My 16 Truths: Expanded – No. 5

5. No one else in the restaurant is as dependent on your enjoyment.

I had been discussing with my wife recently about my history with pure commission sales. I never really thought I could make it as a salesman. She pointed out that I’m basically making strictly commissions as a server. She’s right. After all, my hourly wage is primarily provided to ensure I don’t have to give my employers money for taxes and other benefits out of my tips. So nearly my entire income comes directly from the people who sit in my section and let me entertain them.

When people go to a restaurant where they will be served, they generally expect to enjoy the meal more than if they’d opted to fend for themselves. If they are with friends or family, they want to share the experience. If they are alone, they didn’t want to be, entirely. No matter how many are at the table, each and every guest is hoping for an enjoyable meal. The responsibility for that hope is placed primarily on the shoulders of the server. It is my job to fulfill that hope for each and every guest. Should any member of the staff dash their hopes through failure, the brunt of their disappointment falls on me. Even the most understanding of individuals will still see me as the source of the failure. If a guest fails to enjoy their visit, I take the hit.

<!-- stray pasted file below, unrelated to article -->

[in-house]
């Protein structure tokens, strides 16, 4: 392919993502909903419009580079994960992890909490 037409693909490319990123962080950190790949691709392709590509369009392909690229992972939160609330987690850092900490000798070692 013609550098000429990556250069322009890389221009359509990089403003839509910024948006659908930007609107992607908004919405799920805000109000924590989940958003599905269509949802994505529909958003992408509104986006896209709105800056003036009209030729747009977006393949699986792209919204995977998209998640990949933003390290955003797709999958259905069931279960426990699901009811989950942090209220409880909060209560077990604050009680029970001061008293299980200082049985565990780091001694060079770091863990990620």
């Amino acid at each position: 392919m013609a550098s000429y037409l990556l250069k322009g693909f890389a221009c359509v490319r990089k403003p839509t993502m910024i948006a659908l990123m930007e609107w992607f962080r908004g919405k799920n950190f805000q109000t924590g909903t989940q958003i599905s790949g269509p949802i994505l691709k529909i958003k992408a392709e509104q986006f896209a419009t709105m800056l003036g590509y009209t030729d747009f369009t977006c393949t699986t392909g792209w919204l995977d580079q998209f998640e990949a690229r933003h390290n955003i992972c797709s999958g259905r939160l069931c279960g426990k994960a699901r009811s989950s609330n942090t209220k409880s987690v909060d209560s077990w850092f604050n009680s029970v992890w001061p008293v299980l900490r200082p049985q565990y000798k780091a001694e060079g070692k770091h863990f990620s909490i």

What exactly, then, am I getting paid for? My knowledge, my experience, my attitude, my talent, and my commitment to service seem to be the most obvious reasons. No matter how frequently a guest visits, no matter how well they know the menu, they still need me to know it better. A guest wants me to be able to handle hot plates, and cold drinks, deftly, and quickly. They want a positive demeanor, and an empathy strong enough to know when humor, or humility is required. Their server should be able to look poised and polished, whether it’s Monday afternoon, or Saturday night. Above all, I should be treating them like they are my only guests, even if everyone involved is mature enough to realize that’s not the case.

Each time I greet a guest, I’m taking responsibility for their enjoyment. I’m selling the idea that they are going to have a good time, and my success is dependent on how well I can deliver on that promise. My guests cannot dock the pay of the cook who provides a medium steak when they wanted medium rare. They cannot charge their meal to the unruly guests at the table next to them. The dishwashers won’t lose hours because of a dirty dish that makes it to the table. More than any other position in the restaurant, the server needs the highest possible percentage of the guests to be happy, so that their gratitude is shown in their gratuity.

Some servers are fully committed to this truth. Some are not. The ones who aren’t shouldn’t be in this business. If you get the privilege to be served by one who is, you should encourage their efforts. After all, they simply want to you to do what I ask of you at the end of every post, whether it’s your next meal, or the rest of your life. Enjoy!

Leave a Reply

Your email address will not be published. Required fields are marked *